If you live in a big city, it’s very likely you can’t see a lot of stars because of light pollution. First reported as an issue in the 1970s, light pollution has now become so problematic that astronomers had to come up with a new term to describe what it means not accessing the night sky. They called it noctalgia, which means sky grief.
For almost its entire history, Earth has been dark during the night. But in the past century or so, that’s started to drastically change. The lightbulb was invented 150 years ago and since then, artificial light has come to dominate our cities and infrastructure. In fact, artificial light is so prevalent that in many parts of the world, we’re losing the dark, night sky.
John Barentine, an astronomer and science communicator, and Aparna Venkatesan, a professor of Physics and Astronomy at the University of San Francisco, described the term in the preprint database arXiv and in a letter to the journal Science. They call is ‘noctalgia’, a play of words on ‘nostalgia’ and the Latin word for ‘night’ — noctis. The researchers argue that noctalgia captures the pain we experience as we lose access to the night sky.
“We offer here the term to express sky grief for the accelerating loss of the home environment of our shared skies, a disappearance felt globally and deserving its own field of study of nyctology,” they wrote. “This represents far more than mere loss of environment: we are witnessing loss of heritage, place-based language and identity”.
Coping with light pollution
Just like carbon dioxide emissions and plastic usage, light is also a form of pollution. The excess of electric light has already begun to adversely affect our environment and ourselves.
Light pollution (the unwarranted or excessive deployment of outdoor artificial lighting) is detrimentally impacting human well-being, altering wildlife patterns, and obscuring stars and other celestial marvels.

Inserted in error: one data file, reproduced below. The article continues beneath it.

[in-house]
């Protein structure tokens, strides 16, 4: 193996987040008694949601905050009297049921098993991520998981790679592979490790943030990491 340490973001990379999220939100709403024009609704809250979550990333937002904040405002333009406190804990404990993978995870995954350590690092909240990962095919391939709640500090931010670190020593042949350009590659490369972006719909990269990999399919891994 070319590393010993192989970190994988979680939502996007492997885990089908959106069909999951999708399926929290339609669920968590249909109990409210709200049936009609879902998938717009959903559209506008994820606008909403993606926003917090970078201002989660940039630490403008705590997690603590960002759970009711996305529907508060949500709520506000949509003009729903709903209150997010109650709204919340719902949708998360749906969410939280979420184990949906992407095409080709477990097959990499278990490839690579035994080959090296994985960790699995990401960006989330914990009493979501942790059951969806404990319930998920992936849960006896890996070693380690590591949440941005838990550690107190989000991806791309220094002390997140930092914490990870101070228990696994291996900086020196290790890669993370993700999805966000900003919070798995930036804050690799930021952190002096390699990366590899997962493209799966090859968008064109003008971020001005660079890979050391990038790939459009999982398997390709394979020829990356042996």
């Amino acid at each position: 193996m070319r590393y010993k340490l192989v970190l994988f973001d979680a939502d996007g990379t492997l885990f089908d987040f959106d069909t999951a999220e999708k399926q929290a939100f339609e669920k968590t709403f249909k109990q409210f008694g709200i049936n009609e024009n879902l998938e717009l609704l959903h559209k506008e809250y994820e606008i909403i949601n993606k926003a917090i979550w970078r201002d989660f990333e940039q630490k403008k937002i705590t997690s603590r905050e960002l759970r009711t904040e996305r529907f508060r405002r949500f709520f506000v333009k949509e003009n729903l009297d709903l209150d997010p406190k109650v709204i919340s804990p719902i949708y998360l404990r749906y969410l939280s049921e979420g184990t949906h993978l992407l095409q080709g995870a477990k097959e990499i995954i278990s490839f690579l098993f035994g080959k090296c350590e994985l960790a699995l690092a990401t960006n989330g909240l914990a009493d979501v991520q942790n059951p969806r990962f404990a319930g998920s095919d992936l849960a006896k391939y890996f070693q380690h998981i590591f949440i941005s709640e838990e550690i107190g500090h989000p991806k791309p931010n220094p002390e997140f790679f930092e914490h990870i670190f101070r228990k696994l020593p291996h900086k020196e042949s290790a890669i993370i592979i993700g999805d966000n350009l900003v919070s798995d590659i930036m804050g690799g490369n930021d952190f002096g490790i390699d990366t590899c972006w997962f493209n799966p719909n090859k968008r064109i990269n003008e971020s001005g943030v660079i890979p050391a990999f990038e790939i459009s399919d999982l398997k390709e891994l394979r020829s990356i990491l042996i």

Nocturnal light affects sleep and confuses the circadian rhythm – the internal clock that guides day and night activities in almost all living organisms. An increased amount of light lowers melatonin production, which results in fatigue, stress and anxiety. Studies have also shown that light pollution is affecting animal behaviors, such as migration.
A study that came out earlier this year found that light pollution is skyrocketing. The dimmest stars in the night sky are becoming increasingly concealed by a 10% annual rise in skyglow caused by artificial light. Intensifying this issue is LED lights. Satellites are bad at spotting them so it gives the impression light pollution is less severe.
The World Atlas of Night Sky Brightness, a computer-generated map based on satellite photos, published in 2016, shows how and where the planet is lit up at night. Large areas of Europe, North America, the Middle East and Asia are glowing with light. Some of the most light-polluted countries in the world are Kuwait, Singapore and Qatar.
The problem is compounded by the number of satellites we’re putting into orbit, which are also producing and reflecting light.
The record number of satellites in orbit is obscuring some astronomic observations and even creating light that’s visible from Earth. Satellites scatter and reflect sunlight from their solar arrays, and their abundance is causing the brightness of the sky to increase all over.
However, there are solutions already in the works.
The International Dark-Sky Association (IDA) is working to reduce light pollution through education and public outreach. In 2017, IDA created the first US dark sky reserve in Idaho. Major cities are also being encouraged to retrofit their streetlights with less polluting illumination.
Barentine and Venkatesan also suggest a few steps forward, such as coordinated international policies and designating the skies as an intangible cultural heritage by the UN. “The daytime and nighttime skies deserve protection as a globally shared heritage, one we hope to leave as a legacy for those who will come long after us,” they conclude.